Too expensive to catch the train?
While in Salvador I made note of Michel Balette’s correction of the daily mooring rate in Natal. Previously listed as 8 Real per day after 3 days “gratis”, it was increased to 35 Real in the corrections supplement.
By the time I’d sailed to Cabedelo, the price had risen to 42 Real per day irrespective of boat size (confirmed by a couple that had driven to the marina from Jacare). Approximately 20 Euro a day to use your own anchor and a quintupling of the price in just 2 years. You’re not even allowed to use the swimming pool!
Apparently the Yacht Club of Natal (Iate Clube do Natal ) has priced itself beyond the budget of most visiting international yachtsmen. No one that I know plans to stop there.
I’m no economist and assumed I was finding myself in more expensive cities with each stop, but now that I’ve been forced to retrace my steps, I’ve witnessed the doubling of prices on everything from train fares to restaurant meals in a period of less than two months!
I suggest sailors visit Brazil before it’s no longer affordable.
Cupid in Gamboa, Brazil?
Having shamelessly pandered to my friends and fellow sailors expectations by ticking the box marked “Show evidence of smiling bikini clad Brazilians visiting Eileen of Avoca”, and insinuated that my ability to lure young attractive sailing companions rivals the likes of greats such as Errol Flynn, I can now return from my flirtations with fiction and deal with more mundane subjects… Or perhaps not! 😉
Get your free mud treatment in Gamboa. It's all the rage!
I’ve said my goodbyes to new found friends… (and the mud people of Gamboa), and started retracing my steps via Catu, Itaparica and Salvador.
I’m on my way back north to continue Eileen’s Brazilian adventure, though Trinidad is also firmly in our sights. Why Trinidad? Because Eileen needs to be lifted for a growing number of small repairs and Trinidad is reportedly boat-service friendly. But with nearly 2500 nautical miles to sail before I get there, it might take a while.
Sailing Eileen of Avoca in Brazil
Of more immediate concern is getting north of Recife and back to Jacare where the prevailing winds are southeasterly and the current turns favourable. I’m not looking forward to this next leg as I’ve already “been there and done that”, but I’ll try to make the trip more interesting by stopping at several isolated anchorages including ‘Praia Frances’ along the way.
So that’s the plan!
For sailors who wish to visit Morro de Sao Paulo and Gamboa I highly recommend anchoring opposite the small yacht club (not the same as the one mentioned in the guide books). Look for a couple of Hobie Cats lined up on the beach. There is always at least 2.5m on the outer buoys. Here is the position:
And for getting through the sandbanks to Cacha Prego or Catu, I can confirm that the following way-points will give you at least 3m at high tide:
- 13’10.559S 038’47.265W
- 13’09.890S 038’47.070W
- 13’09.769S 038’47.226W
- 13’08.384S 038’47.746W
- 13’07.856S 038’47.730W
- 13’07.182S 038’47.901W
- 13’06.806S 038’47.902W
Sick with the flu... Need to stay in bed...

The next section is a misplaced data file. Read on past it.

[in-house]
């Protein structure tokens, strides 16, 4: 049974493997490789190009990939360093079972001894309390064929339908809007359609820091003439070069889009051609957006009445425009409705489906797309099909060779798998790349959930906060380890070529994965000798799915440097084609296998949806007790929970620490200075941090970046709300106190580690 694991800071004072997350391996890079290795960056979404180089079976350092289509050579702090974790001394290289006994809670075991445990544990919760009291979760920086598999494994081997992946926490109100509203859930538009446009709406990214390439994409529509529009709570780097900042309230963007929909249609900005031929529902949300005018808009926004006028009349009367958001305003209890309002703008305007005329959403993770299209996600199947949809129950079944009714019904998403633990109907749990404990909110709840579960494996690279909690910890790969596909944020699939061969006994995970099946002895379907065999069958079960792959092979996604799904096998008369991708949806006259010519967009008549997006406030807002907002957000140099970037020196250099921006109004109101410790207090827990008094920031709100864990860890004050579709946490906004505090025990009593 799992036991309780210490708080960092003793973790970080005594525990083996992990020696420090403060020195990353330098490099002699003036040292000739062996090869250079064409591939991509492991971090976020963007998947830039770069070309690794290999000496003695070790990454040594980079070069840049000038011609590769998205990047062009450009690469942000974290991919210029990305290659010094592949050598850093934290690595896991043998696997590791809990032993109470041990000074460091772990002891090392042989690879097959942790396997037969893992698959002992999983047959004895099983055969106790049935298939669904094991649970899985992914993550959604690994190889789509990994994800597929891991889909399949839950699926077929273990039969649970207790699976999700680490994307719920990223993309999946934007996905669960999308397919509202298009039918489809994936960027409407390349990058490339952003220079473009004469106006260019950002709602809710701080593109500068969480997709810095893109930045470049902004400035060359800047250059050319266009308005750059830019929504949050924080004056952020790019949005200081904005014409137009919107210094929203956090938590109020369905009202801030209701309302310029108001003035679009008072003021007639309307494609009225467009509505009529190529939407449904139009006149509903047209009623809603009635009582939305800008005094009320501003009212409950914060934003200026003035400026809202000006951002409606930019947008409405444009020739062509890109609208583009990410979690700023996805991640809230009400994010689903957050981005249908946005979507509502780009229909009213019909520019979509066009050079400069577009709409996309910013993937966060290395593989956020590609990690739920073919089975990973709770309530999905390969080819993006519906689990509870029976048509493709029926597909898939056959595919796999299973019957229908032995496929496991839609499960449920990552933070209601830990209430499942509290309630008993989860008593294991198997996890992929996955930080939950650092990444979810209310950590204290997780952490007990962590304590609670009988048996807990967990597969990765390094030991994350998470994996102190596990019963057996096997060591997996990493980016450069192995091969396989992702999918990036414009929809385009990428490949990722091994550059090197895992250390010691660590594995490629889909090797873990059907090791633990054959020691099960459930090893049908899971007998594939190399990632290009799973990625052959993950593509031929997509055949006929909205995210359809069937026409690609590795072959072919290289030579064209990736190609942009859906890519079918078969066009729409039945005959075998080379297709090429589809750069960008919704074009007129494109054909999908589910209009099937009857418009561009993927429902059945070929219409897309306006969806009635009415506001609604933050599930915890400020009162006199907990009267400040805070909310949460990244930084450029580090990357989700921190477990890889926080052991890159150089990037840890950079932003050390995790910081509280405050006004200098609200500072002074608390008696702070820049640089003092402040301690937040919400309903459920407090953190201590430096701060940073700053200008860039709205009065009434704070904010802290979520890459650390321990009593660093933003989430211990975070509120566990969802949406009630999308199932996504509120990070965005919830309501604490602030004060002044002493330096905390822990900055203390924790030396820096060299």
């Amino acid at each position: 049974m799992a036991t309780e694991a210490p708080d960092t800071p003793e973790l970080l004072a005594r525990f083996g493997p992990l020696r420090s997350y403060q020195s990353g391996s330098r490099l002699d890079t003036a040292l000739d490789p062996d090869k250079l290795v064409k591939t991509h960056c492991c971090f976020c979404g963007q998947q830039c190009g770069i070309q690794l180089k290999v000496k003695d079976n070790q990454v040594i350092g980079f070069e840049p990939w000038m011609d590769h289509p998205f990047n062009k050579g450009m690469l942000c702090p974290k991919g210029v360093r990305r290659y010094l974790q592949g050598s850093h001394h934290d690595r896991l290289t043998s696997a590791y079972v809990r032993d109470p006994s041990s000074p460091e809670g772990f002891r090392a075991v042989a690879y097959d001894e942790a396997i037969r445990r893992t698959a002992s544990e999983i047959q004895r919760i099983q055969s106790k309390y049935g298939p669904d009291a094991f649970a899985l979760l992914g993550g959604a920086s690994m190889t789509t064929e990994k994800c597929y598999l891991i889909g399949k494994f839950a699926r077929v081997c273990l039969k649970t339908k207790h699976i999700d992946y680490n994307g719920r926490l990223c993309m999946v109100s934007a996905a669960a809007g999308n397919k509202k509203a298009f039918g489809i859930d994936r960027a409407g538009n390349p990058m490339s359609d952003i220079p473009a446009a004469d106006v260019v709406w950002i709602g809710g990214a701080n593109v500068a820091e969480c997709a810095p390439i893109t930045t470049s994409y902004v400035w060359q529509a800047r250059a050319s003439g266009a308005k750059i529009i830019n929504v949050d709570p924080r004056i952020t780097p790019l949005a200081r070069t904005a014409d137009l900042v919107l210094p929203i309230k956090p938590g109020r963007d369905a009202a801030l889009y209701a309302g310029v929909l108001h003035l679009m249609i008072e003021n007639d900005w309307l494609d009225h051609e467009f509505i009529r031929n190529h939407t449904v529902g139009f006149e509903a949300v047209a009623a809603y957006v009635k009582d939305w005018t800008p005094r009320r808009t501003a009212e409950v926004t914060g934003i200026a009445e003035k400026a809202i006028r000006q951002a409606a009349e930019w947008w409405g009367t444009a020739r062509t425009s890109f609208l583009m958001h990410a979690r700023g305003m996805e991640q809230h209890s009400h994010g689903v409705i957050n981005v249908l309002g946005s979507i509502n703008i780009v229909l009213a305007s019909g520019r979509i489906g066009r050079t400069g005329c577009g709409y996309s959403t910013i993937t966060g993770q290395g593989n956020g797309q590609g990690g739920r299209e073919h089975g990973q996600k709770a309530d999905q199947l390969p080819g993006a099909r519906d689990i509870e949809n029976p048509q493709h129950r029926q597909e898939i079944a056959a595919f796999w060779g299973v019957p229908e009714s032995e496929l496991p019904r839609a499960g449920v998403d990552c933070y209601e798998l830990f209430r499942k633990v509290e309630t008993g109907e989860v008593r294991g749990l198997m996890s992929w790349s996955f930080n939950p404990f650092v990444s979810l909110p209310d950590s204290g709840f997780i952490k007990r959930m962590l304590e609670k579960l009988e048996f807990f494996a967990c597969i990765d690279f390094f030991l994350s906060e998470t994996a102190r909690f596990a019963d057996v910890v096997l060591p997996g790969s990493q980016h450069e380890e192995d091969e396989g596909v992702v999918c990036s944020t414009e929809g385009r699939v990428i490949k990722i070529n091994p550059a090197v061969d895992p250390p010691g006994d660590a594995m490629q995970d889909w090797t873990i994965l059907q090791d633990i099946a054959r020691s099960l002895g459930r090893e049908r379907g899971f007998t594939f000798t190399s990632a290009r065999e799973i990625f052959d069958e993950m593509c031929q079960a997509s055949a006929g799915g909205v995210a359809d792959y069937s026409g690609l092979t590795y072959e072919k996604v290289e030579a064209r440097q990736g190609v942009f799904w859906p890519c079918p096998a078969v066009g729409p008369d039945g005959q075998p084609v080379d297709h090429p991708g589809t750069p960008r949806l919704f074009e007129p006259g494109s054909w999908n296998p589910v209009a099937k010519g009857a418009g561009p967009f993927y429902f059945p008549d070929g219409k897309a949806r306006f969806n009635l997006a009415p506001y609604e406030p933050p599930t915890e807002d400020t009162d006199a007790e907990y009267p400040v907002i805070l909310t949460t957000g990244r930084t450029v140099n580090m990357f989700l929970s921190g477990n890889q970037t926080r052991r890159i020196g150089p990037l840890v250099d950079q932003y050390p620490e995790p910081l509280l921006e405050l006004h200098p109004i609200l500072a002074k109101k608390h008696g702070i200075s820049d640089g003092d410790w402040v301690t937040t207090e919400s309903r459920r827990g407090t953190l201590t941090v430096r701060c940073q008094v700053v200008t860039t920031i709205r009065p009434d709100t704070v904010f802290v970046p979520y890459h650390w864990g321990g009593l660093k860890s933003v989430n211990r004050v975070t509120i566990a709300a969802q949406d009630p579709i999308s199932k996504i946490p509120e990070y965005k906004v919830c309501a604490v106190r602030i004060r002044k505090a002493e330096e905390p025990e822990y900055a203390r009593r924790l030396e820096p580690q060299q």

I’ve arrived in Morro de Sao Paulo! Party central. I should be living it up but I’m not. Finding a safe anchorage has been my first problem. The yacht club near Morro de Sao Paulo is no more. It has become a failed night club called Madagascar and the only yachts here appear to be abandoned. It’s not a safe place to spend the night. I had to discourage several young swimmers from attempting to board Eileen.
So I moved to anchorage number 2 in my guide book, near the town of Gamboa. Better, but at 2am a ferry came to anchor so close that Eileen started bumping against it as the tide changed. Luckily there was no damage!
In the morning I met with a Brazilian sailor anchored close by and he suggested that I try the small yacht club by the clay cliffs situated half way between Gamboa and Morro de Sao Paulo.
The manager of the club kindly offered me the use of one of their buoys and the clubs facilities.
Peace at last….
Unfortunately problem number two chose to raise its ugly head.
Dauntless hardened adventurer that I am, I am confined to my bunk until further notice, suffering a severe case of the flu… 🙂
I was there!
I planned to leave on the 24th of November to make use of the most appropriate weather window but fell victim to more bureaucratic red tape, which would delay my departure by another 24hrs.
In the following 12hrs I discovered that the Yacht Clubs jetty becomes untenable under certain conditions. I was lucky to escape damaging Eileen as a vicious swell grew intolerable towards midnight. I abandoned my anchors (but not before attaching fenders for easy retrieval) and motored out into deeper water for the rest of the night.
Unattended vessels were not as fortunate, as I am sure the owners of at least one large fishing boat can attest. It spent the evening crashing its steel hull against the rock-lined shore.
By 12 noon on the 25th of November my passport was returned and at last I had permission to depart. I wasted no time hoisting my sails and heading for the open sea. To my amazement the local fishermen gave me a memorable send-off, cheering and singing as Eileen of Avoca made way under sail. It was moving.